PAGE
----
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How To Fight Islamophobia In America, No Matter Your Faith

“Hello, brother.” Those were the words that a Muslim man said to a gunman before he was shot to death at the Al Noor mosque in New Zealand on Friday.

The gunman, an avowed white supremacist, went on to kill at least 49 others in a horrific attack on two mosques in the city of Christchurch during Friday prayers, a weekly tradition for those who practice Islam. 

While the attack on Muslims may have been an unprecedented show of hate for New Zealand, the gunman’s Islamophobia is hauntingly familiar in the U.S. 

In December, a woman in Dallas attacked a Muslim woman and told her to “go back to [her] country.” A month later, four people in upstate New York were charged with plotting to attack a Muslim community with explosives. Last April, three white militiamen in Kansas were charged with planning to bomb a Somali community’s apartment building

That’s why now is as important as ever for people of all faiths to speak out against hate and violence against Muslims, according to Catherine Osborne. Osborne is a Christian and the campaign director for Shoulder to Shoulder, an interfaith coalition against Islamophobia in the U.S.

“Silence is action, in and of itself,” Osborne said of the response to Friday’s massacre in New Zealand. “Choosing not to speak out is an action that somebody is choosing to take.”

If you want to be an ally to the Muslim community, here’s what you can do now to fight against Islamophobia in the U.S., no matter what your faith is.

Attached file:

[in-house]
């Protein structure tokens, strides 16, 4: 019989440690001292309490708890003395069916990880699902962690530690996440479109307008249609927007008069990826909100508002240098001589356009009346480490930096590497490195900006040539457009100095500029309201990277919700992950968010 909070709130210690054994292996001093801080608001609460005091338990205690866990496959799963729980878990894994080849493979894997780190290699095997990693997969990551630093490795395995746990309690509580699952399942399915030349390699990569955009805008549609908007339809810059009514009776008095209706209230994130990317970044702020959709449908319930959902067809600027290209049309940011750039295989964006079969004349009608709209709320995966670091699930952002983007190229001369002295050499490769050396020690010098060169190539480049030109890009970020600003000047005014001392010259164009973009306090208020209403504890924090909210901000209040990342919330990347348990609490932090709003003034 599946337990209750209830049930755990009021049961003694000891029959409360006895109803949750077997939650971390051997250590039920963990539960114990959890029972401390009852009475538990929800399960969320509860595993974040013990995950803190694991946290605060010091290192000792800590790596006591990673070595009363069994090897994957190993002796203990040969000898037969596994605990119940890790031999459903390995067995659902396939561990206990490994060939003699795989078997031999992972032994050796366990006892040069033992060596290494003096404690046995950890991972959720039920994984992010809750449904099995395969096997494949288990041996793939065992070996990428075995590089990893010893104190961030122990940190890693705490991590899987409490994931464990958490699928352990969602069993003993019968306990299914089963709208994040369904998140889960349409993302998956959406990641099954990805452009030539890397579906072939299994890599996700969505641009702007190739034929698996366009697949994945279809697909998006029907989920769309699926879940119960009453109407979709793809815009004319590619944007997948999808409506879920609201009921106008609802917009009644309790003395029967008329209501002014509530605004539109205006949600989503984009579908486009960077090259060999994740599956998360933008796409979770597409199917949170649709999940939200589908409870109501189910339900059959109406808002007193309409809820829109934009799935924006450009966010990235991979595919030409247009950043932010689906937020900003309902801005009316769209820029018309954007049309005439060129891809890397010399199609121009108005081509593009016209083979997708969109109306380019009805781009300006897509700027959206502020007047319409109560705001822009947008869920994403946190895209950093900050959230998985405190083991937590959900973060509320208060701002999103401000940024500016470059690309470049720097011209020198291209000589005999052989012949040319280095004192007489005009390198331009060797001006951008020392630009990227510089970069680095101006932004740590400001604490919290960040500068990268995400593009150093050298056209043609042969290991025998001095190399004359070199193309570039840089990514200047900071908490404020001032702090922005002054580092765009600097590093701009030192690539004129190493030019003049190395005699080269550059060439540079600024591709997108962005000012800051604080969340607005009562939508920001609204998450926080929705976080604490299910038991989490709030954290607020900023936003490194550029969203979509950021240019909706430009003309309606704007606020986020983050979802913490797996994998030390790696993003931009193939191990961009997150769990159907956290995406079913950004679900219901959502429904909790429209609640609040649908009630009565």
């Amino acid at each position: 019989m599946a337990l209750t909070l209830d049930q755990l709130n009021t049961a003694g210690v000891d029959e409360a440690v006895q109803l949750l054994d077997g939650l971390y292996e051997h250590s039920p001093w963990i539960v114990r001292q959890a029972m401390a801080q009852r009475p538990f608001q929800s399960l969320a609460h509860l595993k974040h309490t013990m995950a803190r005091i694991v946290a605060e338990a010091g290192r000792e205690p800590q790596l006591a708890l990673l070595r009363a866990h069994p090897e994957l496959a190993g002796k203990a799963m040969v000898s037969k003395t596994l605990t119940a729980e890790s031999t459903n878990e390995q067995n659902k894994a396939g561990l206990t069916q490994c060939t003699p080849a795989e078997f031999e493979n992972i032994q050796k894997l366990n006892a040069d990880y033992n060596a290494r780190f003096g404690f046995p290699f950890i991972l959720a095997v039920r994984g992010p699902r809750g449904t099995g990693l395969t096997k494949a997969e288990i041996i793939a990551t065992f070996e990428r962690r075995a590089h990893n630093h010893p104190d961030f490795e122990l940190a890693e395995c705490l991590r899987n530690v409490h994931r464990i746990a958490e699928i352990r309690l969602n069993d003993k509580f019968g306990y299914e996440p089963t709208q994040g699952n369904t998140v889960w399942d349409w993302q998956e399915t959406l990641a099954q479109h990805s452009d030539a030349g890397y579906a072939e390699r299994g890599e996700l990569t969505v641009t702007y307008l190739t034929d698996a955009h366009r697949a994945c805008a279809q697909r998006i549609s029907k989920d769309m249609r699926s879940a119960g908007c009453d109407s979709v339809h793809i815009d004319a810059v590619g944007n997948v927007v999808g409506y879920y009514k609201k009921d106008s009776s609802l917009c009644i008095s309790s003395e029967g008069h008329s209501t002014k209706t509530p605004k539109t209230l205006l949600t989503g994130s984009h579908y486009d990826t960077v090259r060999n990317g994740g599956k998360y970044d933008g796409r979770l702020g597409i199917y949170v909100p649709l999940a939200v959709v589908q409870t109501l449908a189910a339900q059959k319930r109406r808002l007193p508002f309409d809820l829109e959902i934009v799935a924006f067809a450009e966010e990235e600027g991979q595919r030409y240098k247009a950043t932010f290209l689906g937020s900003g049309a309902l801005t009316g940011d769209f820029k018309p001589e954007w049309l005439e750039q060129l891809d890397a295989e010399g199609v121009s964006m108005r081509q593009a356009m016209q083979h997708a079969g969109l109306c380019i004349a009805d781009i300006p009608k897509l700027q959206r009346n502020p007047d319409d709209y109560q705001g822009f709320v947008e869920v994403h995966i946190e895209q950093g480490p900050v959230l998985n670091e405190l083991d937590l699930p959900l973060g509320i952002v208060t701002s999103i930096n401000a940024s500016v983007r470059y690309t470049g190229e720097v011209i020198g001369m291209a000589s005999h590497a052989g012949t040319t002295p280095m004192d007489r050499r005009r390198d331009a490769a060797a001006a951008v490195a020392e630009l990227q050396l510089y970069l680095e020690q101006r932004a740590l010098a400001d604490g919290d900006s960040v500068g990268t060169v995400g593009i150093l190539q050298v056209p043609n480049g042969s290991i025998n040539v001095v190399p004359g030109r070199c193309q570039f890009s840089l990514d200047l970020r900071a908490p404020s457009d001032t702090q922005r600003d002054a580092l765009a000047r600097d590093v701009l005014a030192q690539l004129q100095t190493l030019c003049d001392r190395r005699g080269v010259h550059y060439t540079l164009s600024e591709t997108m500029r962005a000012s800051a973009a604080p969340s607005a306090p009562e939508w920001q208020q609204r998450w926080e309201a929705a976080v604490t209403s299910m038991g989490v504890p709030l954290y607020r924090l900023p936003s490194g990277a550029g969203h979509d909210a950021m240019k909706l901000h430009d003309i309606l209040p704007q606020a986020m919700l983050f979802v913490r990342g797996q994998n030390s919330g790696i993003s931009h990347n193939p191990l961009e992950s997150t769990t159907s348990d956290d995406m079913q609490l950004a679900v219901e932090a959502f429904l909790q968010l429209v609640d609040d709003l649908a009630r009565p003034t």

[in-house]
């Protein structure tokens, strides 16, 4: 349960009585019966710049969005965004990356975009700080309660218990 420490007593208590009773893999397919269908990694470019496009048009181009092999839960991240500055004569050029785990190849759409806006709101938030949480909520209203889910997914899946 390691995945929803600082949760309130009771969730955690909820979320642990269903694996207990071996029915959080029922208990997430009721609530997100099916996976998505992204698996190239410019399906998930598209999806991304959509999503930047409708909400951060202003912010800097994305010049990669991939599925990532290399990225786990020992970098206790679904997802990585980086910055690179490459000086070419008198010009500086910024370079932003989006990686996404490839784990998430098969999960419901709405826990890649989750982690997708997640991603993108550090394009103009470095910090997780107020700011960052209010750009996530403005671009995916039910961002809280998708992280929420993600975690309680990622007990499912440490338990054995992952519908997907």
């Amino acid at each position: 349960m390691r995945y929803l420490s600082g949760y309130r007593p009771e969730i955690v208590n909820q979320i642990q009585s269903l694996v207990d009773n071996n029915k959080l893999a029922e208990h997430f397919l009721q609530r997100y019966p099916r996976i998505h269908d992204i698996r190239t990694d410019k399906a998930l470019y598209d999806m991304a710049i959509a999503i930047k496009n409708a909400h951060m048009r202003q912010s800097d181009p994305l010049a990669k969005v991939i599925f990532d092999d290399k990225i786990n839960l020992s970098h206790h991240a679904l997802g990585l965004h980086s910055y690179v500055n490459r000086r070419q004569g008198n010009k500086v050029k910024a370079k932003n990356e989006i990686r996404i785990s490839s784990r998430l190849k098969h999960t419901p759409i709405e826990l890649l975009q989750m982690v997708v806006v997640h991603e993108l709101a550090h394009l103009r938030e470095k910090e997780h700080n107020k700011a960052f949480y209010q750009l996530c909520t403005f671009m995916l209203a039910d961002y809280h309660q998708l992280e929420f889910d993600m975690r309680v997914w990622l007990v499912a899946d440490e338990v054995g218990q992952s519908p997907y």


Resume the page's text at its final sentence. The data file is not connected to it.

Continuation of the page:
1. Ask your local Muslim community how you can help. 

Right now is an especially sensitive time for members of the American Muslim community. Simran Jeet Singh, a Sikh activist and religion professor, says it’s also the best time for people to step up and ask their local Muslim community what they can do to help.

“The most important thing is to listen to the communities you’re serving to understand what they need,” Singh, who has led advocacy efforts for Muslims in the past, told HuffPost. “Don’t be afraid to ask what would be most helpful ―  chances are that they’ll appreciate it.” 

Local mosques and Islamic community centers are good places to seek out community leaders who can point you in the right direction.

2. Forget the age-old taboo and talk openly about religion, especially with Muslims. 

One of the best ways to fight against Islamophobia is to talk to Muslims about religion respectfully and share your own faith, too.

“Muslims love to talk about religion,” said Ibrahim Hooper of the Council on American-Islamic Relations.

“In our general society [in the U.S.], you’re often told don’t talk to about politics or religion, but Muslims like to talk about religion,” Hooper added. “Muslims are not offended by sincere questions, even if the question is based on misinformation, as long as there is sincerity behind it. People are more than willing to dispel misinformation.”

Sheryl Olitzky, executive director of the Sisterhood of Salaam Shalom said that honest discussions about religions, including their differences and similarities, strengthen interfaith relationships. The Sisterhood of Salaam Shalom is an organization that focuses on strengthening the relationship between Jewish and Muslim women and shattering anti-Semitic and anti-Muslim prejudices.